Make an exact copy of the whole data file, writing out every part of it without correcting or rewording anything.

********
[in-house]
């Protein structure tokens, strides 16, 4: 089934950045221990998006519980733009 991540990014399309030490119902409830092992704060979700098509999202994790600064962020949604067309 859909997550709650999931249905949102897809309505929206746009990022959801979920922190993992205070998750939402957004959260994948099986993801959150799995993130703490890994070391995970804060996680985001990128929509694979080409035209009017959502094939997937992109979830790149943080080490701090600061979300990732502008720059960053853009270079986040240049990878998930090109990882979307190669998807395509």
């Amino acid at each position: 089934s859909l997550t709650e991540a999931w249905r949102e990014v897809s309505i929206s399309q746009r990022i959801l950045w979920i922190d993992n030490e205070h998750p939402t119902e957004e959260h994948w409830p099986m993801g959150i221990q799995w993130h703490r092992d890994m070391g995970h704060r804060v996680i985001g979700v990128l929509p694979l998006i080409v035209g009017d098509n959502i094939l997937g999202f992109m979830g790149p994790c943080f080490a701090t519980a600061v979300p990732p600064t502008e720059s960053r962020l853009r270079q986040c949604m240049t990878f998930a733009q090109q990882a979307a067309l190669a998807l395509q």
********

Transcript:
[in-house]
């Protein structure tokens, strides 16, 4: 089934950045221990998006519980733009 991540990014399309030490119902409830092992704060979700098509999202994790600064962020949604067309 859909997550709650999931249905949102897809309505929206746009990022959801979920922190993992205070998750939402957004959260994948099986993801959150799995993130703490890994070391995970804060996680985001990128929509694979080409035209009017959502094939997937992109979830790149943080080490701090600061979300990732502008720059960053853009270079986040240049990878998930090109990882979307190669998807395509």
């Amino acid at each position: 089934s859909l997550t709650e991540a999931w249905r949102e990014v897809s309505i929206s399309q746009r990022i959801l950045w979920i922190d993992n030490e205070h998750p939402t119902e957004e959260h994948w409830p099986m993801g959150i221990q799995w993130h703490r092992d890994m070391g995970h704060r804060v996680i985001g979700v990128l929509p694979l998006i080409v035209g009017d098509n959502i094939l997937g999202f992109m979830g790149p994790c943080f080490a701090t519980a600061v979300p990732p600064t502008e720059s960053r962020l853009r270079q986040c949604m240049t990878f998930a733009q090109q990882a979307a067309l190669a998807l395509q």